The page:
• Louisiana territory – Spain controlled this territory from 1762-1800. Most of the north and interior was not inhabited by Spain. French settlers made up most of the inhabitants and new immigrants. This included land in the present U.S. states of Louisiana, Arkansas, Oklahoma, Missouri, Kansas, Iowa, Nebraska, Minnesota, North Dakota, South Dakota, Wyoming, Montana, Colorado, Idaho, and Canadian provinces of Alberta and Saskatchewan.

New World trade

The precious metals were subjected to the Quinto Real tax, a fifth of everything seized. The silver of America (especially the mines of Zacatecas and Potosí) went to pay the enormous debt brought by the wars against the Reformation led by the Spanish kings.

Soon the exclusive of commerce between Europe and America was conceded to Seville (later to Cádiz).

Mexico served as a base for the later colonization of the Philippines.

Northern extent of Spanish influence

In 1720 a small expedition from Santa Fe met and attempted to parley with French allied Pawnee in what is now Nebraska. Things did not go well and a battle ensued; the Spanish were badly defeated, only 13 managing to return to New Mexico. Although this was a small engagement, it is significant being the furthest penetration of the Spanish into the Great Plains, setting the limit to Spanish expansion and influence there.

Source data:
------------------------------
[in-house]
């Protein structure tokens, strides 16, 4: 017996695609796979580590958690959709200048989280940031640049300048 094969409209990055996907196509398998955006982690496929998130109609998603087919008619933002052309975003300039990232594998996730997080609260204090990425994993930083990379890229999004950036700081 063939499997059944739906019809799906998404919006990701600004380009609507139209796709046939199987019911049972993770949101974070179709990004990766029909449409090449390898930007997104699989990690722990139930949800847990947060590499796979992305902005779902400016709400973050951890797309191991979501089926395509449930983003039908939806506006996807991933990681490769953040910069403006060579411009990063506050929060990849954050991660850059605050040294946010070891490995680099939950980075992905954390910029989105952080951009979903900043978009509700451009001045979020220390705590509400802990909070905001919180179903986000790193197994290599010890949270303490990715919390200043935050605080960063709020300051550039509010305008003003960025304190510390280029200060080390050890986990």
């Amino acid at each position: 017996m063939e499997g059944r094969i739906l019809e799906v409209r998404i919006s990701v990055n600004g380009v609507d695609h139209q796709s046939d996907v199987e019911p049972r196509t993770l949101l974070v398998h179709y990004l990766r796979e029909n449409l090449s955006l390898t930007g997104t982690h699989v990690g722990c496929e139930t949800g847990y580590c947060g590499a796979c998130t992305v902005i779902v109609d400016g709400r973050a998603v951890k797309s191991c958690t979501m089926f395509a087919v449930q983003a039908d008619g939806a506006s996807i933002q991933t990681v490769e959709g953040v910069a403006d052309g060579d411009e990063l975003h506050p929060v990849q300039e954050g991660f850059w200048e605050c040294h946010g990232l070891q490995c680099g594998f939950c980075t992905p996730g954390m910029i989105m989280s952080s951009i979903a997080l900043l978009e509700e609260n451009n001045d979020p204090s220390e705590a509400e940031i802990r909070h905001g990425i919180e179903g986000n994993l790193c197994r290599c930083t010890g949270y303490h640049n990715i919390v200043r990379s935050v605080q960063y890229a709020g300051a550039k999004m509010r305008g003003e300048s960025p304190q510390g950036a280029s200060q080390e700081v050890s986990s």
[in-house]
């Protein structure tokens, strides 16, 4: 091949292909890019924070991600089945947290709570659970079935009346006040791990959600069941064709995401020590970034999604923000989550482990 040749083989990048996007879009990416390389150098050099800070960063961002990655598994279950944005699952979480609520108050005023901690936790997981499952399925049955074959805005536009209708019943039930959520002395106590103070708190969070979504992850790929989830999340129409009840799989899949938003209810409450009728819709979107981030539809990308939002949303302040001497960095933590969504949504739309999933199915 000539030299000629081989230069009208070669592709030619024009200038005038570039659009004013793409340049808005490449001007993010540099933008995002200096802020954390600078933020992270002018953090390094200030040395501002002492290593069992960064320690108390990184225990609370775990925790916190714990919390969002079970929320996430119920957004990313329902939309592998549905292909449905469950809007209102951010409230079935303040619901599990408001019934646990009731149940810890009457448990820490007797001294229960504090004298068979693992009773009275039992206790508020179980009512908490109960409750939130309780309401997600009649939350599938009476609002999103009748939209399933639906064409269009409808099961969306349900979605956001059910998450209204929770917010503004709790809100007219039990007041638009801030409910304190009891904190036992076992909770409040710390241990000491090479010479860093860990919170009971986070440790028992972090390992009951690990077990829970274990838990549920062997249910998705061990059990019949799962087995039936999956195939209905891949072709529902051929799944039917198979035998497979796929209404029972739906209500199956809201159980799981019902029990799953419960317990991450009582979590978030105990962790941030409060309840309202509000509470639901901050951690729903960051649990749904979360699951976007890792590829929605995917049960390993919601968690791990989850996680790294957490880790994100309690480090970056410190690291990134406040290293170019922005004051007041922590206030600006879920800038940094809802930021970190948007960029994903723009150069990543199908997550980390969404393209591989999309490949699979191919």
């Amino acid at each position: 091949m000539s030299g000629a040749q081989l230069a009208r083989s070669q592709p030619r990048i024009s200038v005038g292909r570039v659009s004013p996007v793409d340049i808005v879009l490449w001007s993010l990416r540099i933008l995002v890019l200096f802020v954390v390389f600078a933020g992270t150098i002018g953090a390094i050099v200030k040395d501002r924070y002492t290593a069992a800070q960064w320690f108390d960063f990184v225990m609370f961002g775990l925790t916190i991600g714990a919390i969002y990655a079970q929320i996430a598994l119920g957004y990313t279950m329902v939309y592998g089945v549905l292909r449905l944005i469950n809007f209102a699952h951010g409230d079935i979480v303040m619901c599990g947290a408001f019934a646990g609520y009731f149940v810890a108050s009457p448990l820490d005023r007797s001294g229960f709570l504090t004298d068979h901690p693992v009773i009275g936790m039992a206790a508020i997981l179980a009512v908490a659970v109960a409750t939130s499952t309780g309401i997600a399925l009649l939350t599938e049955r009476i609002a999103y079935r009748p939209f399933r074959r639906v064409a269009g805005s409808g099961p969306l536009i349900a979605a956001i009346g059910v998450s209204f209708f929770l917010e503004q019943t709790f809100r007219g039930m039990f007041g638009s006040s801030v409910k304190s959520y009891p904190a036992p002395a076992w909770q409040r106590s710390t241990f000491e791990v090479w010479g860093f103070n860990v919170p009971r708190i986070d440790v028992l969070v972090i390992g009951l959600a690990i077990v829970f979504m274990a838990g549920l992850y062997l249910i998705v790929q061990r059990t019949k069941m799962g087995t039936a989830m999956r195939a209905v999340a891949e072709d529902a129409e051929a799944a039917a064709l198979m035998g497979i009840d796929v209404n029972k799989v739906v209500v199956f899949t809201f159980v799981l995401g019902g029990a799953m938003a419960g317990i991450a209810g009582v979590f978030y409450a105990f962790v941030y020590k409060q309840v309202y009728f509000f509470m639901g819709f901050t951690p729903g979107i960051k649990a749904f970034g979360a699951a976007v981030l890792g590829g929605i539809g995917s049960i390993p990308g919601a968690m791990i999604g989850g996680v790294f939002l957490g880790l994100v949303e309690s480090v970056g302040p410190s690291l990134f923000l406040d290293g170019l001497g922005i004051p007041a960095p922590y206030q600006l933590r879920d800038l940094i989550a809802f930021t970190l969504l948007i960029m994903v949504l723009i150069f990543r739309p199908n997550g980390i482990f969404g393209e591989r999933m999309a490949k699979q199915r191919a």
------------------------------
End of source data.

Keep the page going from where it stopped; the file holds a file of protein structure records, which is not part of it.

In 1781, a Spanish expedition during the American Revolutionary War left St. Louis, Missouri, then under Spanish control and reached as far as Fort St. Joseph at Niles, Michigan where they captured the fort while the British were away. Spanish territorial claims based on this furthest north penetration of Spain in North America were not supported at the treaty negotiations.

The Nootka Convention (1791) resolved the dispute between Spain and Great Britain about the British settlement in Oregon to British Columbia. In 1791 the king of Spain gave Alessandro Malaspina an order to search for Northwest Passage.

Independence

During the Peninsula War, several assemblies were established by the creole to rule the lands in the name of Ferdinand VII of Spain. This experience of self-government and the influence of Liberalism and the ideas of the French and American Revolutions brought the struggle for independence, led by the Libertadores. The colonies freed themselves, often with help from the British empire, which aimed to trade without the Spanish monopoly.

In 1898, the United States won the Spanish-American War and occupied Cuba and Puerto Rico, ending Spanish occupation in the Americas.

Still, the early 20th century saw a stream of immigration of poor people and political exiles from Spain to the former colonies, especially Cuba, Mexico and Argentina. After the 1970s, the flow was inverted.

In the 1990s, Spanish companies like Repsol and Telefonica invested in South America, often buying privatized companies.

Currently, the Iberoamerican countries and Spain and Portugal have organized themselves as the Comunidad Iberoamericana de Naciones.